Tag Archives: child

Bullies: When The Bluff Is Blown


English: A Bully Free Zone sign - School in Be...

English: A Bully Free Zone sign – School in Berea, Ohio (Photo credit: Wikipedia)


Have you ever noticed that a bully and target relationship consists of peer-support on the side of the bully?  There may not be the matter of in-your-face cajoling from people surrounding the target, but harassment or intimidation continues permitted.  It’s a social game based on self-preservation for everyone involved.  If co-workers or underlings in the workplace are letting inappropriate treatment slide, then you can rest assure that none of them want to be targeted themselves.


The object of threat in this case is temporary.  Bullying only has its strength in the targeted person’s belief of who has the real power.  And this can be changed in an instant.  The reversal in power happens, when the target responds to the bully’s shaming remarks, with a word or phrase that requires a further explanation.  For example, when someone tells you “your too quiet” and the response to this is “explain”, the person who made such a statement has to come up with his reasons.  Lets say that the bully does start listing what he believes are valid reasons for saying this.  How about “Well you don’t talk much.”  And you repeat the word “explain.”  And then he says “Well I don’t hear anything from you when everyone else is talking.”  This guy has made you the most powerful person in the workplace or classroom.  And he has included everyone else in his obsession of your every action.  What makes your behavior so powerful?


As you are effortlessly making him work for his justification in the bullying actions, everyone else can see strangeness in such behavior.  Now, there is more focus on the bully’s struggle to defend the reason for such a weird action.  Who wants to follow “weird?”




Analogies that make the light come on

English: this is my own version of what bullyi...

English: this is my own version of what bullying looks like (Photo credit: Wikipedia)

Some of the written devices I design and pass around, are based on my work with kids who are targets of bullying.

One of the last things I want to do is tell the kid  “Oh you poor thing.  That really sucks.” and then try to help him or her feel better.

What does happen in my sessions, is the fact-checking and hard-nosed process of what role he/ she plays in this situation (target of bullying).  And I use a certain analogy to help myself get in there and act fast.  A target of bullying does not typically see a light at the end of the tunnel.  The child or adolescent has most likely been in this type of relationship for some time.  The role of accepting harsh words and humiliating actions becomes routine.  It is obviously not something enjoyed.  Otherwise there would not be the target and  no sense would come of labeling someone a bully.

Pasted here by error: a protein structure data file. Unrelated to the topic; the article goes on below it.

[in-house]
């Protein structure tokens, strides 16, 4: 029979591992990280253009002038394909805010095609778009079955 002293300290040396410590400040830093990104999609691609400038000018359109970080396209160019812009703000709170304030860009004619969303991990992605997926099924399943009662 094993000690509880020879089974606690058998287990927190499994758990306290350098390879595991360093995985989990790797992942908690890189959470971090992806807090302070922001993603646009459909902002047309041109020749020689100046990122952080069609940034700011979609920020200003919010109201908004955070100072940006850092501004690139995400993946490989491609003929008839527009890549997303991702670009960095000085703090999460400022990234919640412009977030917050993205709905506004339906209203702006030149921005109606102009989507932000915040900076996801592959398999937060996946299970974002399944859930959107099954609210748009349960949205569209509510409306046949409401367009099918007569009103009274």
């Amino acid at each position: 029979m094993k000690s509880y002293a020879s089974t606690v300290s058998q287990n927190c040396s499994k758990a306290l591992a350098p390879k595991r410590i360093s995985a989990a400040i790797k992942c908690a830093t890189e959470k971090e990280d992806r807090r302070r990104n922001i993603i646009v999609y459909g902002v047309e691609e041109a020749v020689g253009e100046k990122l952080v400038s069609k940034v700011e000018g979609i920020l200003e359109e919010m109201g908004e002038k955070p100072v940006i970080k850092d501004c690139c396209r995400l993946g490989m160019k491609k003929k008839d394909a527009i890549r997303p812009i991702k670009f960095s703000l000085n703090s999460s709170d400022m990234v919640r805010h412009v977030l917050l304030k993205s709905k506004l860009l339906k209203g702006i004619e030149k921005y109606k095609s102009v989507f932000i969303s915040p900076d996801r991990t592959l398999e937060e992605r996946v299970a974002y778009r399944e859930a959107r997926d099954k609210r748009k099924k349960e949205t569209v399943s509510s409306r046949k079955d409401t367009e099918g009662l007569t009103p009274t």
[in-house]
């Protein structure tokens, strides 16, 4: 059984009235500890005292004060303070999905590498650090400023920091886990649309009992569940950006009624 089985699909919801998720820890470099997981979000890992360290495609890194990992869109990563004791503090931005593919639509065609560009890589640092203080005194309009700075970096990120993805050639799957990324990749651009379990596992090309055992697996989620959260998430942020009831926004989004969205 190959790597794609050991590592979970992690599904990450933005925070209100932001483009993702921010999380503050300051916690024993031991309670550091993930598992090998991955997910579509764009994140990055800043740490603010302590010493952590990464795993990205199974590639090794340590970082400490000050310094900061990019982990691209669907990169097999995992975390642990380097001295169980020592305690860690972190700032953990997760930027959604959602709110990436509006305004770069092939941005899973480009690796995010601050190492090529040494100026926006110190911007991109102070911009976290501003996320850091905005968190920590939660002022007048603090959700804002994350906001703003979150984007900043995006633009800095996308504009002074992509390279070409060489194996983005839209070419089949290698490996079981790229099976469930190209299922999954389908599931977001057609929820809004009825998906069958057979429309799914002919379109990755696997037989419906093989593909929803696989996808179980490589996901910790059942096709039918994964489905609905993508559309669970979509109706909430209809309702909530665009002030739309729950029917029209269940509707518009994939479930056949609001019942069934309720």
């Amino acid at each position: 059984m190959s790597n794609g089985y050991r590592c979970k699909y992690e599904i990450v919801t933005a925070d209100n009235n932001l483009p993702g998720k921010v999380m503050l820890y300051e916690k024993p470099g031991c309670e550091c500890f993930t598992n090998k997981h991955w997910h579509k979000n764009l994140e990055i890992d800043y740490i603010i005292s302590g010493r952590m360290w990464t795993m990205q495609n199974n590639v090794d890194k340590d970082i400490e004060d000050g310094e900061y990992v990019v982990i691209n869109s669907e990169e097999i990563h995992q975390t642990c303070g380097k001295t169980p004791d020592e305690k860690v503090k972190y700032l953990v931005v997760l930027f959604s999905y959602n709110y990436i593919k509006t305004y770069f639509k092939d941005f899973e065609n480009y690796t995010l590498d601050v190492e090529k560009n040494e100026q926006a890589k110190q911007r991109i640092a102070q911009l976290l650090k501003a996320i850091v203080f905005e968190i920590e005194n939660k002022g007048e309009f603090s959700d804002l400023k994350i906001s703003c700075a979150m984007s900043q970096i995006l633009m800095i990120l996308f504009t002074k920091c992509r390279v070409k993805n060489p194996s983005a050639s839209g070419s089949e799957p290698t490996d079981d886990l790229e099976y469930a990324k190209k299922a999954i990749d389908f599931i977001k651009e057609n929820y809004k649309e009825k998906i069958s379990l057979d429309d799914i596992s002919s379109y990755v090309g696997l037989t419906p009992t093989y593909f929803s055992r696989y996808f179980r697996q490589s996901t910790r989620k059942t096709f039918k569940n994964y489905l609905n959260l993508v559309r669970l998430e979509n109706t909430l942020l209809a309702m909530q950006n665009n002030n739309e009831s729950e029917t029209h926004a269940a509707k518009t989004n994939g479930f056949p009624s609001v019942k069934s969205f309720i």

I start to point out what the targeted person is willing to accept and take to heart from the other person, or people day after day.  I ask about how much time is being spent feeling consumed by fear and anxiety and letting the bully have all the power.  I make sure there is a conversation about how far this person has to go  to avoid triggering extra attention or torrents of humiliation from the bully.  It works to have all this stuff spelled out and made into awareness.  The analogy which clearly describes what is going on has visibly made the lights come on.  And I’m not afraid to use it.

Okay.  If you could imagine someone coming up to you with a platter full of horse-dung sandwiches and saying “Eat these.”  Would you eat them?

This is what’s happening every time you let someone’s words or actions rule your life.      DWP

The Economy of Behavior

Energy and freedom are two motivating factors we can make mention of when helping the client to look at current behaviors.  Certain behaviors can be considered as hot commodities.  One of them being a physical action which proceeds with very few words attached to it. 

When I tell a child to stop doing a certain action with his possession of an object or toy, it is more effective to take the toy and point to a seat.  No matter how much he/ she protests, I stick to my directive of restricting his freedom to sitting in my prescribed location.  The immediate consequence is his/ her restriction to a spot I pick and loss of the object or toy.  For me to stand there and argue or try to calm protests is to spend my energy when it is not necessary.  My action of swift physical action and few words attached is saving me energy and I have control in the transaction of freedom for the child.